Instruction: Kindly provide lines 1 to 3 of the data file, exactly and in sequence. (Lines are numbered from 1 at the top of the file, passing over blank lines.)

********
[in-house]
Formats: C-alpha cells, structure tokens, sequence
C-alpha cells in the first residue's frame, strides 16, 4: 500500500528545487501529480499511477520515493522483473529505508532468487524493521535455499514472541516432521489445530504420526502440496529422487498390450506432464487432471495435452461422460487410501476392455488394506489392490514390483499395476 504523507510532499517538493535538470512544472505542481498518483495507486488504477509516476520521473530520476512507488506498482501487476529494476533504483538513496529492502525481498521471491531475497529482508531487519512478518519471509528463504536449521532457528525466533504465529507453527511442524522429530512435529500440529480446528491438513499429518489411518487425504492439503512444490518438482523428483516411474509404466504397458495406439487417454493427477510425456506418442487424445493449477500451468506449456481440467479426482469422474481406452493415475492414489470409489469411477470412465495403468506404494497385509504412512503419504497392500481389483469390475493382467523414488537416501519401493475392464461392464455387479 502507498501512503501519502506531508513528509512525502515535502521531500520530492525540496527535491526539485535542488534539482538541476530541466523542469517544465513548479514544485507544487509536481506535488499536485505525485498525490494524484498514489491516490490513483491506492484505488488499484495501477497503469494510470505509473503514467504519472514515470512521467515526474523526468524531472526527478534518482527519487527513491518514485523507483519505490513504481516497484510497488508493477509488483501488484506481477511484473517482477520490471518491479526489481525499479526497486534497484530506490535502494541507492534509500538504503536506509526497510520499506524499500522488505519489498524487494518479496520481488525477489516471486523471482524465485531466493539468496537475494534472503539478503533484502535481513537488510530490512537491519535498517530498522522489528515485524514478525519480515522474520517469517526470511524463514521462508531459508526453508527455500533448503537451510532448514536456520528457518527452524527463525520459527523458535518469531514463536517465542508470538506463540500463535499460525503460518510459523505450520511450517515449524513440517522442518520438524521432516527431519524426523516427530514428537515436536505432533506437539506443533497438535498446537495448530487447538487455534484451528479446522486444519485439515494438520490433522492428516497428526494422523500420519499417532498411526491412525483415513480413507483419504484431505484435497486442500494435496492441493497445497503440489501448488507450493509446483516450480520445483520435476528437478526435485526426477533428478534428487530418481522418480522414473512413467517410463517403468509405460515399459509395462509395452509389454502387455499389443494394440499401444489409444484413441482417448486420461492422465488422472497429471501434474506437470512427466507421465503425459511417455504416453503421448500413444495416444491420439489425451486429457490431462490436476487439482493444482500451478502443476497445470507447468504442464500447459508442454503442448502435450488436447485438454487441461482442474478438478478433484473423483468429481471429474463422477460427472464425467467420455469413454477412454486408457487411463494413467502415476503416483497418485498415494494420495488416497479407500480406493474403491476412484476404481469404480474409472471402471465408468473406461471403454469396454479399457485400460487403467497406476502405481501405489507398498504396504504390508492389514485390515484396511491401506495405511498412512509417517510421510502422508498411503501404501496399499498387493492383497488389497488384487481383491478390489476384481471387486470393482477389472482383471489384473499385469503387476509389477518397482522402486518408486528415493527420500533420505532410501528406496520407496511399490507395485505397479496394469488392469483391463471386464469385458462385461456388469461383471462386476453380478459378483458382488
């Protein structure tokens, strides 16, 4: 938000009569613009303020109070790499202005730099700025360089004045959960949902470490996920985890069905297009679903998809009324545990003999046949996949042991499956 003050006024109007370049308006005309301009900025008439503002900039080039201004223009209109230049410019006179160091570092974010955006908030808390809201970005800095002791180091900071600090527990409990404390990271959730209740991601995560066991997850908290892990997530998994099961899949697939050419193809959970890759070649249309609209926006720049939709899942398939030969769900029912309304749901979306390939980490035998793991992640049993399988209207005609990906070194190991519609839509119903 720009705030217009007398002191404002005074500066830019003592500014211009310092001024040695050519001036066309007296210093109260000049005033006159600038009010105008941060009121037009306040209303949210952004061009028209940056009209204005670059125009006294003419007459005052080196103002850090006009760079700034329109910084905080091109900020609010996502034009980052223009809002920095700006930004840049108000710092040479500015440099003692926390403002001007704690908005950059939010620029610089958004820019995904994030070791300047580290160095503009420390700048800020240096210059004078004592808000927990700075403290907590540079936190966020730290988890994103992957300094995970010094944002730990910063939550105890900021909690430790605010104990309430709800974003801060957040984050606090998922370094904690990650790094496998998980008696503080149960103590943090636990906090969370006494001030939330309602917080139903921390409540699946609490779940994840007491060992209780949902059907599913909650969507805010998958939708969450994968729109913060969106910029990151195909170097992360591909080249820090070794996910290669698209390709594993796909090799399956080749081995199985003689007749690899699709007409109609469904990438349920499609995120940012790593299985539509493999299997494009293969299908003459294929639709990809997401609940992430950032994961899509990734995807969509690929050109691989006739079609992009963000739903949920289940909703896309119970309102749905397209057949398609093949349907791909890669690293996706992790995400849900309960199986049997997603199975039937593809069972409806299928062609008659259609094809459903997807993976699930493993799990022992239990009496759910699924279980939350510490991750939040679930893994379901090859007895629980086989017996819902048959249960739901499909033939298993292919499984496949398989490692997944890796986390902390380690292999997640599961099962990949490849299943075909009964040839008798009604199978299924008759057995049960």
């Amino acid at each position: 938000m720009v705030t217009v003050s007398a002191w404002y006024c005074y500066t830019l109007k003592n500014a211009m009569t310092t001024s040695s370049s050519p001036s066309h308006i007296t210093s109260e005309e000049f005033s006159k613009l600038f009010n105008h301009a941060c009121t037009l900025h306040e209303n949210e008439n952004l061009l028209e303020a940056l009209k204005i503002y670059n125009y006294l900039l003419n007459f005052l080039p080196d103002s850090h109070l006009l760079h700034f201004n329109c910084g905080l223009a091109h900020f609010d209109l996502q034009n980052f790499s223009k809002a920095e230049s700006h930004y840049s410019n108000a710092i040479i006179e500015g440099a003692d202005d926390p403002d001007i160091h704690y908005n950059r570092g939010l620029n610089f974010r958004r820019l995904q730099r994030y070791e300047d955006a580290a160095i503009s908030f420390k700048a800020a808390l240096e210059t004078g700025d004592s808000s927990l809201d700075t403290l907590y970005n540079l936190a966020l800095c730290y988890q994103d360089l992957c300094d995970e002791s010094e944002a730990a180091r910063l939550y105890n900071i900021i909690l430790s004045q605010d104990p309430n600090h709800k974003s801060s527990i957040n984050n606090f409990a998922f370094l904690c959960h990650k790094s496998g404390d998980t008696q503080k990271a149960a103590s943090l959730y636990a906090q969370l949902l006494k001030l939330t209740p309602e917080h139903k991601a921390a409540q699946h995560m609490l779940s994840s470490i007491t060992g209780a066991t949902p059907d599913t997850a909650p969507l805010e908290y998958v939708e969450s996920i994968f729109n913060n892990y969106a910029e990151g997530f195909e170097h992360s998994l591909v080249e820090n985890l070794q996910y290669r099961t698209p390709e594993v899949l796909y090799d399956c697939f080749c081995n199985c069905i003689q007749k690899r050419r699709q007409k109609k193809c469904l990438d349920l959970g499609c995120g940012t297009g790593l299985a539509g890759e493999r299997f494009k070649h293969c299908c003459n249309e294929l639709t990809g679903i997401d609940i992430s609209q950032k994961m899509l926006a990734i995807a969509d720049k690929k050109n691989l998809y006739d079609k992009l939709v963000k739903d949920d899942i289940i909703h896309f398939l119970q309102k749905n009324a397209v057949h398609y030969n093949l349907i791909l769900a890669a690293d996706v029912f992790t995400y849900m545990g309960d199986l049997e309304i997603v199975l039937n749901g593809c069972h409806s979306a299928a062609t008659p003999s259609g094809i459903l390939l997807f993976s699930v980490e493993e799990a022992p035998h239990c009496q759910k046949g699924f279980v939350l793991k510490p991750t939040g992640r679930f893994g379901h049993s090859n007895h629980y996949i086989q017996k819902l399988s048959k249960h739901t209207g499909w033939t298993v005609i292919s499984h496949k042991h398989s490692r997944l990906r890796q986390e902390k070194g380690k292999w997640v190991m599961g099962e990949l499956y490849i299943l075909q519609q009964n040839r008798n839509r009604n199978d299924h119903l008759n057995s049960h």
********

[in-house]
Formats: C-alpha cells, structure tokens, sequence
C-alpha cells in the first residue's frame, strides 16, 4: 500500500528545487501529480499511477520515493522483473529505508532468487524493521535455499514472541516432521489445530504420526502440496529422487498390450506432464487432471495435452461422460487410501476392455488394506489392490514390483499395476 504523507510532499517538493535538470512544472505542481498518483495507486488504477509516476520521473530520476512507488506498482501487476529494476533504483538513496529492502525481498521471491531475497529482508531487519512478518519471509528463504536449521532457528525466533504465529507453527511442524522429530512435529500440529480446528491438513499429518489411518487425504492439503512444490518438482523428483516411474509404466504397458495406439487417454493427477510425456506418442487424445493449477500451468506449456481440467479426482469422474481406452493415475492414489470409489469411477470412465495403468506404494497385509504412512503419504497392500481389483469390475493382467523414488537416501519401493475392464461392464455387479 502507498501512503501519502506531508513528509512525502515535502521531500520530492525540496527535491526539485535542488534539482538541476530541466523542469517544465513548479514544485507544487509536481506535488499536485505525485498525490494524484498514489491516490490513483491506492484505488488499484495501477497503469494510470505509473503514467504519472514515470512521467515526474523526468524531472526527478534518482527519487527513491518514485523507483519505490513504481516497484510497488508493477509488483501488484506481477511484473517482477520490471518491479526489481525499479526497486534497484530506490535502494541507492534509500538504503536506509526497510520499506524499500522488505519489498524487494518479496520481488525477489516471486523471482524465485531466493539468496537475494534472503539478503533484502535481513537488510530490512537491519535498517530498522522489528515485524514478525519480515522474520517469517526470511524463514521462508531459508526453508527455500533448503537451510532448514536456520528457518527452524527463525520459527523458535518469531514463536517465542508470538506463540500463535499460525503460518510459523505450520511450517515449524513440517522442518520438524521432516527431519524426523516427530514428537515436536505432533506437539506443533497438535498446537495448530487447538487455534484451528479446522486444519485439515494438520490433522492428516497428526494422523500420519499417532498411526491412525483415513480413507483419504484431505484435497486442500494435496492441493497445497503440489501448488507450493509446483516450480520445483520435476528437478526435485526426477533428478534428487530418481522418480522414473512413467517410463517403468509405460515399459509395462509395452509389454502387455499389443494394440499401444489409444484413441482417448486420461492422465488422472497429471501434474506437470512427466507421465503425459511417455504416453503421448500413444495416444491420439489425451486429457490431462490436476487439482493444482500451478502443476497445470507447468504442464500447459508442454503442448502435450488436447485438454487441461482442474478438478478433484473423483468429481471429474463422477460427472464425467467420455469413454477412454486408457487411463494413467502415476503416483497418485498415494494420495488416497479407500480406493474403491476412484476404481469404480474409472471402471465408468473406461471403454469396454479399457485400460487403467497406476502405481501405489507398498504396504504390508492389514485390515484396511491401506495405511498412512509417517510421510502422508498411503501404501496399499498387493492383497488389497488384487481383491478390489476384481471387486470393482477389472482383471489384473499385469503387476509389477518397482522402486518408486528415493527420500533420505532410501528406496520407496511399490507395485505397479496394469488392469483391463471386464469385458462385461456388469461383471462386476453380478459378483458382488